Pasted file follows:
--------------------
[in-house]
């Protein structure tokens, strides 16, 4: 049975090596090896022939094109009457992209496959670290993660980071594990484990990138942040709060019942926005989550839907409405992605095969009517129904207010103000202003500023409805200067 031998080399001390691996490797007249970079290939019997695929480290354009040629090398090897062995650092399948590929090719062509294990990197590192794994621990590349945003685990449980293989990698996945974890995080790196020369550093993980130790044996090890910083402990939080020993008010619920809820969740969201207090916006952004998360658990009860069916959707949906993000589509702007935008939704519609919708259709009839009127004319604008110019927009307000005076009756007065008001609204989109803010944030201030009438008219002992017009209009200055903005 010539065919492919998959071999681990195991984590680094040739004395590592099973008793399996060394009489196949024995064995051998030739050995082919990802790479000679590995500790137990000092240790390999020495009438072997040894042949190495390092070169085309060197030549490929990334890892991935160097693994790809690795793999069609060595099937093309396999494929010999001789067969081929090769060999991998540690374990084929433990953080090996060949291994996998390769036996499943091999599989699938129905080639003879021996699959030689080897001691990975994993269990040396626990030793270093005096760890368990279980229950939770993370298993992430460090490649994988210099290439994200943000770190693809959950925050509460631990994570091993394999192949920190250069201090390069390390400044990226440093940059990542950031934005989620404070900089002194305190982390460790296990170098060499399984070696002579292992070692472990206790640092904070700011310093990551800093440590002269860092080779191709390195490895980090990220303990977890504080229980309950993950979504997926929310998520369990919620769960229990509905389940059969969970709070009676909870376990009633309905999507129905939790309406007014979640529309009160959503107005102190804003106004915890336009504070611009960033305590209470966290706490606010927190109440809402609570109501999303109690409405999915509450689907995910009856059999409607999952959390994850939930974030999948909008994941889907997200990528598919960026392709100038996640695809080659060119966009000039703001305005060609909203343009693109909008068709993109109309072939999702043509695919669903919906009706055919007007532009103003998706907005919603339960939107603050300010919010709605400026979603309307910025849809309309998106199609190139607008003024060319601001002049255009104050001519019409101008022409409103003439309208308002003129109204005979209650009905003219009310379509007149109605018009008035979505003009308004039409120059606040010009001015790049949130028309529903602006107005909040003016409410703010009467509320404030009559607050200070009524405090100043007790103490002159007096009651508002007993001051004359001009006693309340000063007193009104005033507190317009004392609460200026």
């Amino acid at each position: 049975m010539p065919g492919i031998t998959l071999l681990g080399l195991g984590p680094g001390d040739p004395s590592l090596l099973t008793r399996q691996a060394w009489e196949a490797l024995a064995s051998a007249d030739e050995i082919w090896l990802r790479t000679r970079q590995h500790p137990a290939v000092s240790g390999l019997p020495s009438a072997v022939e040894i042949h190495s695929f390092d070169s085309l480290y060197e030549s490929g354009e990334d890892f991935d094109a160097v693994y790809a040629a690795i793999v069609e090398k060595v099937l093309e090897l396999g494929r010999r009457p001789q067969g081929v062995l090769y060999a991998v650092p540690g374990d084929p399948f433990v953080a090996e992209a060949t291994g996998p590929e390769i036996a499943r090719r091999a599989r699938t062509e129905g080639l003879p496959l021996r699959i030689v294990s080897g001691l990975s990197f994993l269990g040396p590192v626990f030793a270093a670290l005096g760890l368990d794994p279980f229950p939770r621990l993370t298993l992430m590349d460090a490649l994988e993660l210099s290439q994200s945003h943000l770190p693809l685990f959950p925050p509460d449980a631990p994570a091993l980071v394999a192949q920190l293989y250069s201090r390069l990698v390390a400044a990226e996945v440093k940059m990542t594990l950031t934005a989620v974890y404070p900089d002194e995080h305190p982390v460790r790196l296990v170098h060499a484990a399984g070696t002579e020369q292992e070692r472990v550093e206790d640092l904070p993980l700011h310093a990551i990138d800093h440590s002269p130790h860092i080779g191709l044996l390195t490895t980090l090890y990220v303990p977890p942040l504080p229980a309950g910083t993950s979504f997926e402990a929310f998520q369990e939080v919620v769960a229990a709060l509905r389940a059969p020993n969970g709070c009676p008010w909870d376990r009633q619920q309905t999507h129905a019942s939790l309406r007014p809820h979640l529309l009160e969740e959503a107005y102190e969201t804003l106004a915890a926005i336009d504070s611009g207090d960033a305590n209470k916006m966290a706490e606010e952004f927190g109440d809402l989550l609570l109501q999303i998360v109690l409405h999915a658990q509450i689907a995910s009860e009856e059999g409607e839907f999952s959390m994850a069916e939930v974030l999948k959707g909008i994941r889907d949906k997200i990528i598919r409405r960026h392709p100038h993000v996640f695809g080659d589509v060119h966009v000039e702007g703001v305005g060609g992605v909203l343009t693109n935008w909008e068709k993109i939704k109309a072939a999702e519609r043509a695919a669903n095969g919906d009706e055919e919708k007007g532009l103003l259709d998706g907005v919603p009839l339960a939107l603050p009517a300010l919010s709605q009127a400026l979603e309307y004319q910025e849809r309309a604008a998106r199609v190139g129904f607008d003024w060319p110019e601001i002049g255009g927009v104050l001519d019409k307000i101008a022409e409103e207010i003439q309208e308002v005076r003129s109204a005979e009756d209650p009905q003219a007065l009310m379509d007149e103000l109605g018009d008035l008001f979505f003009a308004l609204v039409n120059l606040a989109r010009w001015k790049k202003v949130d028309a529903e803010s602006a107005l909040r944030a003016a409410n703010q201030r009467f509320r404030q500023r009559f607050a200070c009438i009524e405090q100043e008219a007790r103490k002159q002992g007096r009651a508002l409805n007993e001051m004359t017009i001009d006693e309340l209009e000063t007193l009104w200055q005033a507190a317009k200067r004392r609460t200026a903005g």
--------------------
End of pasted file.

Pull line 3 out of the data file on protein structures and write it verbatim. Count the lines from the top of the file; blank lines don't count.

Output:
């Amino acid at each position: 049975m010539p065919g492919i031998t998959l071999l681990g080399l195991g984590p680094g001390d040739p004395s590592l090596l099973t008793r399996q691996a060394w009489e196949a490797l024995a064995s051998a007249d030739e050995i082919w090896l990802r790479t000679r970079q590995h500790p137990a290939v000092s240790g390999l019997p020495s009438a072997v022939e040894i042949h190495s695929f390092d070169s085309l480290y060197e030549s490929g354009e990334d890892f991935d094109a160097v693994y790809a040629a690795i793999v069609e090398k060595v099937l093309e090897l396999g494929r010999r009457p001789q067969g081929v062995l090769y060999a991998v650092p540690g374990d084929p399948f433990v953080a090996e992209a060949t291994g996998p590929e390769i036996a499943r090719r091999a599989r699938t062509e129905g080639l003879p496959l021996r699959i030689v294990s080897g001691l990975s990197f994993l269990g040396p590192v626990f030793a270093a670290l005096g760890l368990d794994p279980f229950p939770r621990l993370t298993l992430m590349d460090a490649l994988e993660l210099s290439q994200s945003h943000l770190p693809l685990f959950p925050p509460d449980a631990p994570a091993l980071v394999a192949q920190l293989y250069s201090r390069l990698v390390a400044a990226e996945v440093k940059m990542t594990l950031t934005a989620v974890y404070p900089d002194e995080h305190p982390v460790r790196l296990v170098h060499a484990a399984g070696t002579e020369q292992e070692r472990v550093e206790d640092l904070p993980l700011h310093a990551i990138d800093h440590s002269p130790h860092i080779g191709l044996l390195t490895t980090l090890y990220v303990p977890p942040l504080p229980a309950g910083t993950s979504f997926e402990a929310f998520q369990e939080v919620v769960a229990a709060l509905r389940a059969p020993n969970g709070c009676p008010w909870d376990r009633q619920q309905t999507h129905a019942s939790l309406r007014p809820h979640l529309l009160e969740e959503a107005y102190e969201t804003l106004a915890a926005i336009d504070s611009g207090d960033a305590n209470k916006m966290a706490e606010e952004f927190g109440d809402l989550l609570l109501q999303i998360v109690l409405h999915a658990q509450i689907a995910s009860e009856e059999g409607e839907f999952s959390m994850a069916e939930v974030l999948k959707g909008i994941r889907d949906k997200i990528i598919r409405r960026h392709p100038h993000v996640f695809g080659d589509v060119h966009v000039e702007g703001v305005g060609g992605v909203l343009t693109n935008w909008e068709k993109i939704k109309a072939a999702e519609r043509a695919a669903n095969g919906d009706e055919e919708k007007g532009l103003l259709d998706g907005v919603p009839l339960a939107l603050p009517a300010l919010s709605q009127a400026l979603e309307y004319q910025e849809r309309a604008a998106r199609v190139g129904f607008d003024w060319p110019e601001i002049g255009g927009v104050l001519d019409k307000i101008a022409e409103e207010i003439q309208e308002v005076r003129s109204a005979e009756d209650p009905q003219a007065l009310m379509d007149e103000l109605g018009d008035l008001f979505f003009a308004l609204v039409n120059l606040a989109r010009w001015k790049k202003v949130d028309a529903e803010s602006a107005l909040r944030a003016a409410n703010q201030r009467f509320r404030q500023r009559f607050a200070c009438i009524e405090q100043e008219a007790r103490k002159q002992g007096r009651a508002l409805n007993e001051m004359t017009i001009d006693e309340l209009e000063t007193l009104w200055q005033a507190a317009k200067r004392r609460t200026a903005g």